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12 Things To Do In 2018 To Make Your Relationships Better

Easier said than done, of course.

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BuzzFeed Brazil asked readers what the best ways are to improve a relationship. Here are the best answers:

Responses have been edited for length and clarity.

2. Accept people as they really are.

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"Learn to recognize their limitations and your own, and be forgiving when expectations aren't met. Sometimes the person is actually doing the best they can within their limits. When it's not really hurting either me or the other person, it means we just need a bit of maturity and flexibility." —Ana Flávia Cézar

3. And understand that actually flawless people don't exist.

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"I've learned that perfect people don't exist, but there are people with imperfections that you can live with. For example, I could never stand relationships with dumb people and never have. My husband isn't dumb; however, he is very disorganized. That, I can live with, without fighting." —Debora Thais

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4. Stop looking at their phones!

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"Trust and privacy are very important to a relationship. Don't check the other person's cell phone, and don't force a situation where they have to show you who they're talking to. All of this will undermine your relationship bit by bit." —Romulo Gomes

5. Be vocal when it comes to giving compliments and saying what's bothering you.

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"If something bothers you, speak up! If you have compliments for them, speak up again! Want to comment on something you think is trivial? Speak! Do you have secrets or embarrassing feelings you want to share? Speak! I think the basis of a relationship is made up of a loooot of talking! It's the only way we can better understand what the other person thinks and feels about things in our everyday lives. Besides, it's through talking and opening up that we go about building a relationship of trust. This is also a way you can find out if the person you're with is in sync with the things you want out of life. This also helps you to be much more tolerant." —Gabriela Alcantara

6. Learn to communicate nonviolently.

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"Try to have heartfelt and vulnerable conversations with people, even if it means having a mini panic attack out of fear of reaction. It helped me a lot to use the principles of Nonviolent Communication, which are to:

1) Observe what I'm feeling

2) Identify what the emotion is about — without judgment or expectations placed on the other person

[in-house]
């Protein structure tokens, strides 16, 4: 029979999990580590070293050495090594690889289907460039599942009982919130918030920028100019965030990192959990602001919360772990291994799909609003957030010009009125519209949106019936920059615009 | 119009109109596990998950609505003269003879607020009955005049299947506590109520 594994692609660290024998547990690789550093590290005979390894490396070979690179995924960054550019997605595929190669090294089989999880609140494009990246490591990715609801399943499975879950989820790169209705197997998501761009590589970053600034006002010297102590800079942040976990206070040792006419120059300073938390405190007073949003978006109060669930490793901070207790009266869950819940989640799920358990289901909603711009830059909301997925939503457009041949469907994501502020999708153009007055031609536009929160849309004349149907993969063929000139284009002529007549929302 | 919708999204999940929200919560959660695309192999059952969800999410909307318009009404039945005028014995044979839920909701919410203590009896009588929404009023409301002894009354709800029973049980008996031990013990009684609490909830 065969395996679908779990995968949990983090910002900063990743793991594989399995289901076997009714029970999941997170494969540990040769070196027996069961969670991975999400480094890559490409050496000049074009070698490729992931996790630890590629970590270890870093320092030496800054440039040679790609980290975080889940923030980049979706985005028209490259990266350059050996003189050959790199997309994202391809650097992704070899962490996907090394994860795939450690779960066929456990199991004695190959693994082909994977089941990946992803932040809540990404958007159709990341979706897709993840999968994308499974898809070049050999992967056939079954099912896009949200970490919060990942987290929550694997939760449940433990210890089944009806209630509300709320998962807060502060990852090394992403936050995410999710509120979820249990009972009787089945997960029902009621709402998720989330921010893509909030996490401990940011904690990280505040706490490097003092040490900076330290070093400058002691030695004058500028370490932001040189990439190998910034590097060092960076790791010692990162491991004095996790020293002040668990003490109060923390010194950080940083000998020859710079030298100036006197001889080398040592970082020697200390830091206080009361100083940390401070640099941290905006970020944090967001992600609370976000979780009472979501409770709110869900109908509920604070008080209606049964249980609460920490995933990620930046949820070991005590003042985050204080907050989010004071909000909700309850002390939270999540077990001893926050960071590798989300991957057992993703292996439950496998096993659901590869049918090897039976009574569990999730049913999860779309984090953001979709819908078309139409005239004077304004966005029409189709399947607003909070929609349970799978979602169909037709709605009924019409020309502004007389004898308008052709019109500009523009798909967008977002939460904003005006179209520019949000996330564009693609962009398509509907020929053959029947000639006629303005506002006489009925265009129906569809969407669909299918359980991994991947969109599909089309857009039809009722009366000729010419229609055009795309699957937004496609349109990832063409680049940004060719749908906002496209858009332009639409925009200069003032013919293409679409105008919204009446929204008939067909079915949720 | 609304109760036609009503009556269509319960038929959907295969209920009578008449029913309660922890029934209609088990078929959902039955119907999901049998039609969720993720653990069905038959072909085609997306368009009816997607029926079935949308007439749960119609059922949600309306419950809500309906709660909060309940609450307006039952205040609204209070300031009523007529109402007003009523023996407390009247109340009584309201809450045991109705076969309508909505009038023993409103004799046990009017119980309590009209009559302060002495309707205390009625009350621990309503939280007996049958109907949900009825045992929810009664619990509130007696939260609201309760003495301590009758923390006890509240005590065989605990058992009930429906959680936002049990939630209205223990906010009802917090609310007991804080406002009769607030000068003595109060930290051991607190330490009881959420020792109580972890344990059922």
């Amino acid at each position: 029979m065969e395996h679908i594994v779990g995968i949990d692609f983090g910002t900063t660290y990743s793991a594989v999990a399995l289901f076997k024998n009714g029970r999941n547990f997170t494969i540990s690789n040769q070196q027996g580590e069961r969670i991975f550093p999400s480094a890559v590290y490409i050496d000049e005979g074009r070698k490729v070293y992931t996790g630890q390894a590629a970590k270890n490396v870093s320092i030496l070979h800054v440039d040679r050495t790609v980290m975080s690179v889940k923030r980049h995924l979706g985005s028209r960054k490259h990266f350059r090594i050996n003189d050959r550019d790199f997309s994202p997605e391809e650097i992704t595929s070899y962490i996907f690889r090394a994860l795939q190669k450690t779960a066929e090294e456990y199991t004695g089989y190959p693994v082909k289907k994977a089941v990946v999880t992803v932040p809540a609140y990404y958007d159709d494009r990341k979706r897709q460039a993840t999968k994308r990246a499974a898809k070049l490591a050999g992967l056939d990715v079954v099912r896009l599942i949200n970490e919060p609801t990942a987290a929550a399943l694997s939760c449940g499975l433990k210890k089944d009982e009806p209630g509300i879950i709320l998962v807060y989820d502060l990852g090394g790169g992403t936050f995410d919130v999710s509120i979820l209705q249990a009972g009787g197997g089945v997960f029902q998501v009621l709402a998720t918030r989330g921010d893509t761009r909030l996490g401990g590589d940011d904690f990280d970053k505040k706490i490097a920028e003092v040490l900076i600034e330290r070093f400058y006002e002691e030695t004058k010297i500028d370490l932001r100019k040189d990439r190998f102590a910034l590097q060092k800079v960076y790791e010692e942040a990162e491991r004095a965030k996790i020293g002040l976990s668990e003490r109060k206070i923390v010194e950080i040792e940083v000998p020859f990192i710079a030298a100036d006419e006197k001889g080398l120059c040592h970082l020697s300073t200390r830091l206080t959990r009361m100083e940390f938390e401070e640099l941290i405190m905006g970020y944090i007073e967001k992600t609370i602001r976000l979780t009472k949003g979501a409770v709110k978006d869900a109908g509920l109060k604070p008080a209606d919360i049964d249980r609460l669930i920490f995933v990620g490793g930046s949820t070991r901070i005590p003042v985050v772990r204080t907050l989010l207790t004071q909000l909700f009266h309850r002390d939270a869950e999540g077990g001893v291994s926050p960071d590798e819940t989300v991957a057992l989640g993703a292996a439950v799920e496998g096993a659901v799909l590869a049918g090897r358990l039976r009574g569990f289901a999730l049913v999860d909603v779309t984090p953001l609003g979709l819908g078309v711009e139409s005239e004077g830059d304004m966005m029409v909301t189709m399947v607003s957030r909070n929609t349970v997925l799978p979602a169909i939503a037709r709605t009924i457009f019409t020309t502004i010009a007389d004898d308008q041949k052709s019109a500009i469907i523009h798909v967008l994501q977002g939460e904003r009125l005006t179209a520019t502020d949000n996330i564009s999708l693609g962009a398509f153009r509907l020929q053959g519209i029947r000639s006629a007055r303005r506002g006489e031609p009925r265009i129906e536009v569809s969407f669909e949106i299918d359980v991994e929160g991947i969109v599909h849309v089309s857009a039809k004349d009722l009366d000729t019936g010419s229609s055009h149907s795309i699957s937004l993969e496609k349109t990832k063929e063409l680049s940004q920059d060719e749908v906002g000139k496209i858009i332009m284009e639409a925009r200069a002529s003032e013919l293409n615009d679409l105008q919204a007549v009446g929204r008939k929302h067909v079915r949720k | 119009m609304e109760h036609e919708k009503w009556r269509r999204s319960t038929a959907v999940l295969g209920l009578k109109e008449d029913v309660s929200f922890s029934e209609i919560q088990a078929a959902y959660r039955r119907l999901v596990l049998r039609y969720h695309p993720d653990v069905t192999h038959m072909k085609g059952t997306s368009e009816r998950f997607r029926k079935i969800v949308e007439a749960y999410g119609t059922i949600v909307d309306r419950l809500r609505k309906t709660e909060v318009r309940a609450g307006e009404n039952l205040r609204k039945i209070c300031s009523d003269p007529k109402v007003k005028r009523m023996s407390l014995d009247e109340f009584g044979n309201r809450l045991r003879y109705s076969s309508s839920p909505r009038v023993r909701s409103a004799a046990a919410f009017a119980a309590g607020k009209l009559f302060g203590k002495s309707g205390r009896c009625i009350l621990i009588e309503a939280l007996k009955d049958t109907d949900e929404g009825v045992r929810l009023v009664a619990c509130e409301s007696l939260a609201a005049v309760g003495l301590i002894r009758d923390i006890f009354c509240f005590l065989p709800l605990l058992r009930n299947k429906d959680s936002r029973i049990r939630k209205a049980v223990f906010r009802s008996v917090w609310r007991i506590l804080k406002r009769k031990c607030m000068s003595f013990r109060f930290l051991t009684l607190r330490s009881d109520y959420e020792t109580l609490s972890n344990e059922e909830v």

3) Identify what need of mine wasn't met and why I was upset/hurt/sad/happy

4) Make a clear request regarding all this to the other person.

This involves a lot of emotional vulnerability and confronting your own mistakes, too. But this way, it's easier to know what's bothering you and transform it into a clear request. You get a clearer perspective about what your relationship can be: an agreement between parties. I've become a fan and I pass it on to everyone." —Keyty Medeiros

7. Stop outsourcing your feelings.

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"Understand which part of the problem is on you. This isn't to absolve the other person of responsibility, but to recognize that the way we react to any situation varies greatly according to our experiences and personal baggage." —Nathália Rocha

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8. Respect other people's emotional frequency.

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"Going all day without talking or responding to texts doesn't always mean that something is up. Sometimes, it just means that the other person just has a different emotional frequency than you. Everything is fine; it doesn't necessarily mean that one person 'loves' the other more." —Maria Eduarda Amorim

9. And if your different frequencies are causing issues, reexamine that relationship.

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"If the other person doesn't like to listen to you (or doesn't communicate in a way compatible to your style), then it's time to seriously ask yourself if this is the right person." —Catarina Bassotti

10. Know your limits.

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"Have a clear concept of who you are, what you can tolerate, and what you like. That's the only thing that can tell you if you're with someone because you want to be, or because you're needy or scared." —Isis Rangel

11. Cherish the moments when you're alone.

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"Relationships aren't formed by two wholes that become one, but of two wholes that are shared and add something to each other. I think that once we understand this, we stop putting so much pressure and expectations on someone. After all, we're only human beings, and we have to learn to live in a relationship without negating ourselves and without invading the other person's individuality." — Nathália Rocha

12. And remember: Patience is key.

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"Be patient and think before you speak. Be willing to improve, think about the other person, and consider the relationship when you're making any kind of plans. Recognize that you make mistakes, they make mistakes, and that it's all okay, as long as we're willing to improve." —Igor Cabral

This post was translated from Portuguese.